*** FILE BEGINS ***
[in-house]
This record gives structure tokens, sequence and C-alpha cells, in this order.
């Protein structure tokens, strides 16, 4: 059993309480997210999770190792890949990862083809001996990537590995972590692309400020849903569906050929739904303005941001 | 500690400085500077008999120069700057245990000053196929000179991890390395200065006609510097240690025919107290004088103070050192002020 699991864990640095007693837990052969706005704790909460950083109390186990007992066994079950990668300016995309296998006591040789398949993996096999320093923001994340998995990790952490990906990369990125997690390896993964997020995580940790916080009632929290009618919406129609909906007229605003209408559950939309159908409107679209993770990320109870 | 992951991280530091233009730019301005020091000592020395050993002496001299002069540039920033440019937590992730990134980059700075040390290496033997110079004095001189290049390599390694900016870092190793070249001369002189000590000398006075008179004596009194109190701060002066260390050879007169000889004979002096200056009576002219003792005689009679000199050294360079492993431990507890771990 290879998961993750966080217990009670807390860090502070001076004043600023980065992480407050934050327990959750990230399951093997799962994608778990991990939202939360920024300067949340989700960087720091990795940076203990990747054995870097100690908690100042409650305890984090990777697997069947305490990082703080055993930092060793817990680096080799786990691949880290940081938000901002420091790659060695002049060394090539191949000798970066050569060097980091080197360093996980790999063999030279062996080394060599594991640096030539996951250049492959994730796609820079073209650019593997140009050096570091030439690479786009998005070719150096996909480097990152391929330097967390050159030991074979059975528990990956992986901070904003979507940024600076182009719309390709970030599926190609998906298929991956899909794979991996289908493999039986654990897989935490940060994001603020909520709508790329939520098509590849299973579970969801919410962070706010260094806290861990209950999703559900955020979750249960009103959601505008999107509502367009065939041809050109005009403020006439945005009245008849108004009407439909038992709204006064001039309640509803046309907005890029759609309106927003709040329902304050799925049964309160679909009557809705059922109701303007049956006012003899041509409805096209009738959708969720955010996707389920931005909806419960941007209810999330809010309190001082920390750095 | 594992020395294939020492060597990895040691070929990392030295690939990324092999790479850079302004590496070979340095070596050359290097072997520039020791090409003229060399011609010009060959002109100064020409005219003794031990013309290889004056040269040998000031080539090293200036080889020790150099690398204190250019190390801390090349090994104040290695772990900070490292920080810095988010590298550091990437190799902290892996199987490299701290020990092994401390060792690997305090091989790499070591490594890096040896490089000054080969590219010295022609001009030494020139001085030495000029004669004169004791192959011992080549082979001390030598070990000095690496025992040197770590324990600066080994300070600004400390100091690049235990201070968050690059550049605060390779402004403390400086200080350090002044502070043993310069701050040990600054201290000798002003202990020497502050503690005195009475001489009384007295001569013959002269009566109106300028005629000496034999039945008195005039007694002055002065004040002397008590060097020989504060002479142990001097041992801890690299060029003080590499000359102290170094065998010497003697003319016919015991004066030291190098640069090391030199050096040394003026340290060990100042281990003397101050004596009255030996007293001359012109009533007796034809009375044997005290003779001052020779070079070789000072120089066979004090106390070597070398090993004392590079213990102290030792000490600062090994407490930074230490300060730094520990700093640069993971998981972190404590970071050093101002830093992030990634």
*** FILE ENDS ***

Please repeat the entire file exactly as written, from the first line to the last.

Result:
[in-house]
This record gives structure tokens, sequence and C-alpha cells, in this order.
């Protein structure tokens, strides 16, 4: 059993309480997210999770190792890949990862083809001996990537590995972590692309400020849903569906050929739904303005941001 | 500690400085500077008999120069700057245990000053196929000179991890390395200065006609510097240690025919107290004088103070050192002020 699991864990640095007693837990052969706005704790909460950083109390186990007992066994079950990668300016995309296998006591040789398949993996096999320093923001994340998995990790952490990906990369990125997690390896993964997020995580940790916080009632929290009618919406129609909906007229605003209408559950939309159908409107679209993770990320109870 | 992951991280530091233009730019301005020091000592020395050993002496001299002069540039920033440019937590992730990134980059700075040390290496033997110079004095001189290049390599390694900016870092190793070249001369002189000590000398006075008179004596009194109190701060002066260390050879007169000889004979002096200056009576002219003792005689009679000199050294360079492993431990507890771990 290879998961993750966080217990009670807390860090502070001076004043600023980065992480407050934050327990959750990230399951093997799962994608778990991990939202939360920024300067949340989700960087720091990795940076203990990747054995870097100690908690100042409650305890984090990777697997069947305490990082703080055993930092060793817990680096080799786990691949880290940081938000901002420091790659060695002049060394090539191949000798970066050569060097980091080197360093996980790999063999030279062996080394060599594991640096030539996951250049492959994730796609820079073209650019593997140009050096570091030439690479786009998005070719150096996909480097990152391929330097967390050159030991074979059975528990990956992986901070904003979507940024600076182009719309390709970030599926190609998906298929991956899909794979991996289908493999039986654990897989935490940060994001603020909520709508790329939520098509590849299973579970969801919410962070706010260094806290861990209950999703559900955020979750249960009103959601505008999107509502367009065939041809050109005009403020006439945005009245008849108004009407439909038992709204006064001039309640509803046309907005890029759609309106927003709040329902304050799925049964309160679909009557809705059922109701303007049956006012003899041509409805096209009738959708969720955010996707389920931005909806419960941007209810999330809010309190001082920390750095 | 594992020395294939020492060597990895040691070929990392030295690939990324092999790479850079302004590496070979340095070596050359290097072997520039020791090409003229060399011609010009060959002109100064020409005219003794031990013309290889004056040269040998000031080539090293200036080889020790150099690398204190250019190390801390090349090994104040290695772990900070490292920080810095988010590298550091990437190799902290892996199987490299701290020990092994401390060792690997305090091989790499070591490594890096040896490089000054080969590219010295022609001009030494020139001085030495000029004669004169004791192959011992080549082979001390030598070990000095690496025992040197770590324990600066080994300070600004400390100091690049235990201070968050690059550049605060390779402004403390400086200080350090002044502070043993310069701050040990600054201290000798002003202990020497502050503690005195009475001489009384007295001569013959002269009566109106300028005629000496034999039945008195005039007694002055002065004040002397008590060097020989504060002479142990001097041992801890690299060029003080590499000359102290170094065998010497003697003319016919015991004066030291190098640069090391030199050096040394003026340290060990100042281990003397101050004596009255030996007293001359012109009533007796034809009375044997005290003779001052020779070079070789000072120089066979004090106390070597070398090993004392590079213990102290030792000490600062090994407490930074230490300060730094520990700093640069993971998981972190404590970071050093101002830093992030990634």